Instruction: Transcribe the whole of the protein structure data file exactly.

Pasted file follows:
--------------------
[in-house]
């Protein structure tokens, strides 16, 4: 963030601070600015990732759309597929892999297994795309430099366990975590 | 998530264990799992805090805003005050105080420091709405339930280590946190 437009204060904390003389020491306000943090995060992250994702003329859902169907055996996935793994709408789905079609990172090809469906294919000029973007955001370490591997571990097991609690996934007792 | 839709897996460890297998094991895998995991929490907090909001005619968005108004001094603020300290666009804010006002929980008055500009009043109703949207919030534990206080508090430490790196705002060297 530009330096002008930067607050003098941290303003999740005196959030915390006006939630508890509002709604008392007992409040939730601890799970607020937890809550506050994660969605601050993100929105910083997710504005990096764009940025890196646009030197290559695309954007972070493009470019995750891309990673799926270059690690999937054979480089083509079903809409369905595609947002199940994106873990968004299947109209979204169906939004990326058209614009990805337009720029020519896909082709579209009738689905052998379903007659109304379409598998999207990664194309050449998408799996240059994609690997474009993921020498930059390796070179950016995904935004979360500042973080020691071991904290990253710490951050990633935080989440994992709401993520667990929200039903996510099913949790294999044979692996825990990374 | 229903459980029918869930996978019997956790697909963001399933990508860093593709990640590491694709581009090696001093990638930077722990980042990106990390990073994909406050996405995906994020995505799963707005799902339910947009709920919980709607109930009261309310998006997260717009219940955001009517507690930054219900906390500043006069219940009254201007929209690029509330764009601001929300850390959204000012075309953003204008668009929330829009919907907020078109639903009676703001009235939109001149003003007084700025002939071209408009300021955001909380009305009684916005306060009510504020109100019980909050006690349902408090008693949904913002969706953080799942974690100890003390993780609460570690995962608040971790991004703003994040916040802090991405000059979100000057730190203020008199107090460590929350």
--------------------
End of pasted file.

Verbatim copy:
[in-house]
């Protein structure tokens, strides 16, 4: 963030601070600015990732759309597929892999297994795309430099366990975590 | 998530264990799992805090805003005050105080420091709405339930280590946190 437009204060904390003389020491306000943090995060992250994702003329859902169907055996996935793994709408789905079609990172090809469906294919000029973007955001370490591997571990097991609690996934007792 | 839709897996460890297998094991895998995991929490907090909001005619968005108004001094603020300290666009804010006002929980008055500009009043109703949207919030534990206080508090430490790196705002060297 530009330096002008930067607050003098941290303003999740005196959030915390006006939630508890509002709604008392007992409040939730601890799970607020937890809550506050994660969605601050993100929105910083997710504005990096764009940025890196646009030197290559695309954007972070493009470019995750891309990673799926270059690690999937054979480089083509079903809409369905595609947002199940994106873990968004299947109209979204169906939004990326058209614009990805337009720029020519896909082709579209009738689905052998379903007659109304379409598998999207990664194309050449998408799996240059994609690997474009993921020498930059390796070179950016995904935004979360500042973080020691071991904290990253710490951050990633935080989440994992709401993520667990929200039903996510099913949790294999044979692996825990990374 | 229903459980029918869930996978019997956790697909963001399933990508860093593709990640590491694709581009090696001093990638930077722990980042990106990390990073994909406050996405995906994020995505799963707005799902339910947009709920919980709607109930009261309310998006997260717009219940955001009517507690930054219900906390500043006069219940009254201007929209690029509330764009601001929300850390959204000012075309953003204008668009929330829009919907907020078109639903009676703001009235939109001149003003007084700025002939071209408009300021955001909380009305009684916005306060009510504020109100019980909050006690349902408090008693949904913002969706953080799942974690100890003390993780609460570690995962608040971790991004703003994040916040802090991405000059979100000057730190203020008199107090460590929350």